10 Steps for Developing KPPs Step 1 -- List required capabilities for each mission or function as described in the proposed CDD or CPD. Step 2 -- Review for applicability the list of attributes associated with each of the joint functions Command and Control (C2) Battlespace Awareness (BA) Fires Movement and Maneuver Protection Sustainment **Pop-up information on notes page 10 Hint: See JCIDS Manual, Appendix B to Enclosure B for a list of example attributes for potential KPP designation

11 Key Performance Parameter (KPP) Steps Step 3 -- For each mission or function, build at least one measurable performance attribute using the list from Step 2 as a starting point Step 4 -- Determine the attributes that are most critical or essential to the system(s) and designate them as KPPs. Step 5 -- Document how the KPPs are responsive to the capability performance attributes identified in the ICDs in support of the mission outcomes and associated desired effects. **Pop-up information on notes page 11

12 Knowledge Review a. Joint Requirement Oversight Council (JROC) for JROC Interest documents b. The JCB for JCB Interest documents c. The DOD component for Joint Integration, Joint Information, or Independent documents. d. All of the above are correct 12 Which of the following questions should NOT be answered in the affirmative before a performance attribute is selected as a KPP: a. Does it contribute to significant improvements in capabilities, operational effectiveness and/or operational suitability? b. Is it measurable and testable? c. The sponsor is not willing to restructure the program if the threshold values are not met d. Is it achievable and affordable? What level has to validate a KPP?

13 13 Requirements Creep Now that we have looked at KPP definitions, discussed attributes that should be considered as a KPP and outlined steps to development, we will explore a phenomenon known as requirements creep. You will see House Armed Services Testimony and look at some recent program examples. As you go through this section, think about any requirements that may have been added to a program you may have worked on – and if there is anything you as the requirements manager can do to influence the results.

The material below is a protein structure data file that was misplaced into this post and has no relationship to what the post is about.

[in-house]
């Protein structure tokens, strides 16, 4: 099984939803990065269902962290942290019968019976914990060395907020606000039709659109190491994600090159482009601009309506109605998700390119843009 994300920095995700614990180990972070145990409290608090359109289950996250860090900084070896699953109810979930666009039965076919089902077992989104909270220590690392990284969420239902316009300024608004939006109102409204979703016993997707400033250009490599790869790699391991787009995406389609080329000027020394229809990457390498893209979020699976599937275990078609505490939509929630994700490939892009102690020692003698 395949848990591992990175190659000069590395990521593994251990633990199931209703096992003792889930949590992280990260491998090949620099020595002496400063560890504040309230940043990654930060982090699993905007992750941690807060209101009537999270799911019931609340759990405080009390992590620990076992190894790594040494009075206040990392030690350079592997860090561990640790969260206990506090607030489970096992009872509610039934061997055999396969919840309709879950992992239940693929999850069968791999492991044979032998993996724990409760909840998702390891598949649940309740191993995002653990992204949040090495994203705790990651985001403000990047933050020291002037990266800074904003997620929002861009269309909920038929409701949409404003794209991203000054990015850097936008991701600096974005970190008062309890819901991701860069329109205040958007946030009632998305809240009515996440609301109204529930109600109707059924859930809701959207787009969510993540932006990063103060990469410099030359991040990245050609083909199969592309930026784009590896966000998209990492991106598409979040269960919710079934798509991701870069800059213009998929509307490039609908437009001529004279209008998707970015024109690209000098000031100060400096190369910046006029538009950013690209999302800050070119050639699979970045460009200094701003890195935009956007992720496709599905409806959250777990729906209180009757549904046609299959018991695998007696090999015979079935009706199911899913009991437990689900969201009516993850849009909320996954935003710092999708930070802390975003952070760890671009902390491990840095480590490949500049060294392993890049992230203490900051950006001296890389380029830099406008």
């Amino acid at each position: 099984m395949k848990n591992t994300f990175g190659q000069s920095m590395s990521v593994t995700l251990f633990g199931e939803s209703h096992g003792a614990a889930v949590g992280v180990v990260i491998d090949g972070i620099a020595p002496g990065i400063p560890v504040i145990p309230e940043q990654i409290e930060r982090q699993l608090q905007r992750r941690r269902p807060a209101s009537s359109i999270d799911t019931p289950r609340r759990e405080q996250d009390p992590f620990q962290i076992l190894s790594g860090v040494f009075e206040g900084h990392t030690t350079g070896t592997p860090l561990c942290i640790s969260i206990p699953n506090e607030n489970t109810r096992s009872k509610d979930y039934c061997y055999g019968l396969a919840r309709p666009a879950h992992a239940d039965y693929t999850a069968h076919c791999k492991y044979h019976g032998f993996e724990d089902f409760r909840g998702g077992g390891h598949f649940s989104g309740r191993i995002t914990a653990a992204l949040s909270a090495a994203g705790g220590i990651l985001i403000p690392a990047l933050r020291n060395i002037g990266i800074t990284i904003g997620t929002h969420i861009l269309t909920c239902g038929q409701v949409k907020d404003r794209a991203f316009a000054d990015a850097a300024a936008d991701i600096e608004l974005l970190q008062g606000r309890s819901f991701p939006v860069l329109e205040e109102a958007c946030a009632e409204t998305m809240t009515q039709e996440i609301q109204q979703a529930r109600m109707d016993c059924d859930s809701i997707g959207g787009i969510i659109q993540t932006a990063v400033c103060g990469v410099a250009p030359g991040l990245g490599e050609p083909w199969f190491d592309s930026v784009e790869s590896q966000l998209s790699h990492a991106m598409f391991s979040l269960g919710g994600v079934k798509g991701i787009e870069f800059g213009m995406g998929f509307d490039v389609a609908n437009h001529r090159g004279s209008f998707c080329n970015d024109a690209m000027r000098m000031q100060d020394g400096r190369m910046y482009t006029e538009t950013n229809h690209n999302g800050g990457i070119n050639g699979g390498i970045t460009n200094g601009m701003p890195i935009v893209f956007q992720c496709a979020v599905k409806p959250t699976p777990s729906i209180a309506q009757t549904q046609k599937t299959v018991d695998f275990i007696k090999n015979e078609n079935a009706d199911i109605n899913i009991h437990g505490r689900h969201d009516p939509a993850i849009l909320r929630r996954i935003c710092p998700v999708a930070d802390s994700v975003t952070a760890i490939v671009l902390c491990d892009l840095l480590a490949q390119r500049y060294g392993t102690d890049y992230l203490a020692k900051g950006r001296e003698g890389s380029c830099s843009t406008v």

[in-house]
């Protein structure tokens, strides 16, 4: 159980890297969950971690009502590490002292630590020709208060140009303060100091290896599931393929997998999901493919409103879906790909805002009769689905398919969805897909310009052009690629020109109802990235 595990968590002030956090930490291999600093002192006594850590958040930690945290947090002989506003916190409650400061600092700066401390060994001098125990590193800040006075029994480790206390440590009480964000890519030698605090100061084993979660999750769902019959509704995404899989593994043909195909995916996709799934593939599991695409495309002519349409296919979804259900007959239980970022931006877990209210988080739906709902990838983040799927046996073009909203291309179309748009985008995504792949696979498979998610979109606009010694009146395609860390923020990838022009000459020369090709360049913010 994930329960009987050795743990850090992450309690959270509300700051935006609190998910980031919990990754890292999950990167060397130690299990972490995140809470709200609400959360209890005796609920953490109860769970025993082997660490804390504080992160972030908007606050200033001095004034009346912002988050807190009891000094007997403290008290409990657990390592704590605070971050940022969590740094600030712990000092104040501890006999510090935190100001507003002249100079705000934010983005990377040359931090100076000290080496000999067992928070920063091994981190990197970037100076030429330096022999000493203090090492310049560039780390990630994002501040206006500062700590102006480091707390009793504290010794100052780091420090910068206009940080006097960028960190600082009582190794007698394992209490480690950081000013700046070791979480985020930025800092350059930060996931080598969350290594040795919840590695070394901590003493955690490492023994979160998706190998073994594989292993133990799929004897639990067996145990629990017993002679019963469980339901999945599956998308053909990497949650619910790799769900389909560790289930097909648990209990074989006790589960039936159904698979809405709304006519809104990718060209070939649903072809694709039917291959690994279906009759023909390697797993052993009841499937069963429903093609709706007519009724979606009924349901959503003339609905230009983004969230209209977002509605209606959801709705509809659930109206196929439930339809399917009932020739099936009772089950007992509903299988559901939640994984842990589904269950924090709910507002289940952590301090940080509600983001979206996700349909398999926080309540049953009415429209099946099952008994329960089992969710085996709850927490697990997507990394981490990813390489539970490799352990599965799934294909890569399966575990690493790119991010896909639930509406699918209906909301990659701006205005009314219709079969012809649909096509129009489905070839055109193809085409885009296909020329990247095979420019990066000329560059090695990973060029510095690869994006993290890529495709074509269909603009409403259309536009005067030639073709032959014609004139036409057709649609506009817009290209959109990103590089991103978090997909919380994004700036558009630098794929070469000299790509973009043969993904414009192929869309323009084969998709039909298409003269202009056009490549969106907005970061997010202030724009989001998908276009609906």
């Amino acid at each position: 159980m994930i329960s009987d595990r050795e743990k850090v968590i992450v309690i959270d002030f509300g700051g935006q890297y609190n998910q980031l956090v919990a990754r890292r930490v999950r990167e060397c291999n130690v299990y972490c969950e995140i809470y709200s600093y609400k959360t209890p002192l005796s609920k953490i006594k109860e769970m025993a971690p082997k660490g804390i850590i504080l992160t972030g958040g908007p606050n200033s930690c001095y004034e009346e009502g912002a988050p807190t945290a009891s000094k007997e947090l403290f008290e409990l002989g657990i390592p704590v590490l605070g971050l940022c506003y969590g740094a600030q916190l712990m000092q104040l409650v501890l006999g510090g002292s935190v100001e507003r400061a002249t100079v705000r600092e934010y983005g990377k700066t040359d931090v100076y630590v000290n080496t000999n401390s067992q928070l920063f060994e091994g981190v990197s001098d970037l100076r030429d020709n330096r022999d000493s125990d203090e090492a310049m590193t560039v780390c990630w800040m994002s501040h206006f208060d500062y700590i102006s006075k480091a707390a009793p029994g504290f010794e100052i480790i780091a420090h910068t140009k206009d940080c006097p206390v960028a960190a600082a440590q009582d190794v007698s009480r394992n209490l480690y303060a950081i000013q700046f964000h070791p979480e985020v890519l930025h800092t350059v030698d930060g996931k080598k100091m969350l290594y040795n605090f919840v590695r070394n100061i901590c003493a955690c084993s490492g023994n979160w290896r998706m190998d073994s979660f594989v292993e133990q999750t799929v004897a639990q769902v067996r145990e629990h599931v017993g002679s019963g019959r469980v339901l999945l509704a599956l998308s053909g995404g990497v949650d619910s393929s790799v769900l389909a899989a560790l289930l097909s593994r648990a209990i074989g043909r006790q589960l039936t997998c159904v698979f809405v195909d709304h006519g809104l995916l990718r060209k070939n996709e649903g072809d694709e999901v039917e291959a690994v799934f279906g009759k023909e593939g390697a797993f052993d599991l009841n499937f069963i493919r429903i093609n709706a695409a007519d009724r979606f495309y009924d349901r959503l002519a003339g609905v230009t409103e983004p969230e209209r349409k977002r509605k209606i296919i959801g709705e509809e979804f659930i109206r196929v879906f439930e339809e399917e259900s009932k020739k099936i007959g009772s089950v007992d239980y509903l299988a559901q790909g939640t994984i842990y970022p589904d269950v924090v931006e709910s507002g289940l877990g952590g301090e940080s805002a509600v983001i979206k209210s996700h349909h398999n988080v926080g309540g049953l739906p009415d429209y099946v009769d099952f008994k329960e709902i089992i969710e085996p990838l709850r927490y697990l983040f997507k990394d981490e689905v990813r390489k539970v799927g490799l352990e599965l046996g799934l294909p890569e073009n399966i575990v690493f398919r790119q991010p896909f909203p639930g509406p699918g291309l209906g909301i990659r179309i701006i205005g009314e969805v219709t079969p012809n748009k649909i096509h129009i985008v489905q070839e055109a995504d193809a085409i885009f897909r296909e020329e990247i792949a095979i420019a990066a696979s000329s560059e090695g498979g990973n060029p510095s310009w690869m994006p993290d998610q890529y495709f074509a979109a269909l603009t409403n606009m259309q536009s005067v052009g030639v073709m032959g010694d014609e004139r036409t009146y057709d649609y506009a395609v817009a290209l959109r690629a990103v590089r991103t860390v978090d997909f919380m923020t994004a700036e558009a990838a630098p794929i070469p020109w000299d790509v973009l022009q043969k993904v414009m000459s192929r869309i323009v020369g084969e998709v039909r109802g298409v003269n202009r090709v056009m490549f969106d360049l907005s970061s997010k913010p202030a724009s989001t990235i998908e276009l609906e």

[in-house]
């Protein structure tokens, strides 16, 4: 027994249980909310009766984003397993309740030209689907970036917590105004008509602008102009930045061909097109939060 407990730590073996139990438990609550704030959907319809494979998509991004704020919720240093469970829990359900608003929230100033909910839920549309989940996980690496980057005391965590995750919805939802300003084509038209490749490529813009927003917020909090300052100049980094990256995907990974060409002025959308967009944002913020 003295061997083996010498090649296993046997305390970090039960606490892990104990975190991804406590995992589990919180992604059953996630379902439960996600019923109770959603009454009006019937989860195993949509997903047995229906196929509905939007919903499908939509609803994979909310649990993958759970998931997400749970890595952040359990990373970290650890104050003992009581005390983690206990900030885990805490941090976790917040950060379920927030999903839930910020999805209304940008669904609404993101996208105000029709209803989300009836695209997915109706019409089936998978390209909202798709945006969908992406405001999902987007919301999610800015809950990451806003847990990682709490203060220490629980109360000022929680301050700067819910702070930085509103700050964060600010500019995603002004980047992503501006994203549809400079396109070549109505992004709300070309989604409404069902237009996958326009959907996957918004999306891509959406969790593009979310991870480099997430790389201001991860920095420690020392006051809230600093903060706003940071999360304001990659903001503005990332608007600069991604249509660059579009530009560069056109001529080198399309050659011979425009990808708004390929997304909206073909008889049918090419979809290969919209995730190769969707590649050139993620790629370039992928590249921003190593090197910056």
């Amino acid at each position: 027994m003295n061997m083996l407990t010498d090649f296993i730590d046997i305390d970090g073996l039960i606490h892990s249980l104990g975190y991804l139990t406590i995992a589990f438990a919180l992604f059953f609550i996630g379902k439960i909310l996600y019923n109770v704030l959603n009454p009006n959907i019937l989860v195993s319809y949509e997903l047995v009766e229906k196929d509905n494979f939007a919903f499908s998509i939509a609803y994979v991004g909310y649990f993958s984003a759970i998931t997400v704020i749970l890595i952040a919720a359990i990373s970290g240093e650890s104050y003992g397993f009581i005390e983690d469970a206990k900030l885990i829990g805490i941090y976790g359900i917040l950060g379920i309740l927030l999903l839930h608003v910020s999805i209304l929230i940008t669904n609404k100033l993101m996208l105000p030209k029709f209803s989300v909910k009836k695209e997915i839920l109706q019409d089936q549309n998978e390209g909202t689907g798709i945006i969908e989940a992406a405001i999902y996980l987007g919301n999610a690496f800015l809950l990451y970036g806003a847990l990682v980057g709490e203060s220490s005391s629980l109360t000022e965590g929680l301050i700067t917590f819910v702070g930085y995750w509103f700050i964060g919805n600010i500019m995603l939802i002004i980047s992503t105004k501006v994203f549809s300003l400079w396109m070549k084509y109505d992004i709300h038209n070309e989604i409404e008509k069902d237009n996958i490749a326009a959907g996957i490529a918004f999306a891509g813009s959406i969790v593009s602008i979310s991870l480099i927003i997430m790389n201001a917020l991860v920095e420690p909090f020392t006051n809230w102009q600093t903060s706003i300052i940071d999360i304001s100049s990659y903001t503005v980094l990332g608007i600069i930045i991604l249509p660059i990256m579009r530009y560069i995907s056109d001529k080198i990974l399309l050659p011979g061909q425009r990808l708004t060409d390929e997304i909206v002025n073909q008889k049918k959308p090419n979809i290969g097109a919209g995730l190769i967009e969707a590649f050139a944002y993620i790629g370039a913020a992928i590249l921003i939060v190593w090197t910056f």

14 Requirements Creep Requirements creep refers to significant additions or modifications to the requirements of a new system throughout the lifecycle, resulting in extensions to and alteration of the system’s functionality and scope. Requirements creep can be especially troublesome to designers when it is not properly managed, due to the detrimental impact such changes may have on cost, resources, quality, or the ability to deliver a system that incorporates the new requirements on time. While it can be argued that the majority of new systems have unstable requirements and that some degree of requirements creep is observed in all requirements methodologies. 14

15 Requirements Creep As a Requirements Manager- deter requirements creep as much as you can Requirements are about user needs and not wants Requirements Manager should review technical requirements derived from operational requirements Adding new requirements create schedule and cost impacts All requirements do not have to be met in the first fielded increment Requirements creep will happen New imposed requirements will happen either by law, security, & safety concerns. Document the new requirement and ensure the entire team is aware of the new requirement as soon as possible Attempt to de-scope an existing requirement when a new requirement is imposed 15

16 Requirements Creep: How Big an Issue? A panel of experienced acquisition experts told the House Armed Service Committee that the key to fixing what many lawmakers have said is a broken acquisition system lies with the requirements process. “Anyone who has dealt with military acquisition knows that requirements become almost holy writ during a program. But the panelists noted that there are requirements — Key Performance Parameters — and then there are requirements.” SOURCE: Fix Requirements, You Fix Costs DOD BUZZ By Colin Clark Thursday, April 30th,

17 Examples of Requirements Creep * Pop up article 17

18 Examples of Requirements Creep Army Chief of Staff Gen. George Casey blamed requirements creep for making the service’s vision of a networked future force unaffordable. Asked by Sen. John McCain why FCS costs rose so spectacularly (”It was a 45 percent cost overrun before we got the first piece of equipment,” he said), Casey replied: “the (FCS) cost overruns that you speak about were largely generated by us increasing the requirements.” ** See notes Page 18

19 Examples of Requirements Creep FUTURE COMBAT SYSTEM (FCS) ** See notes page 19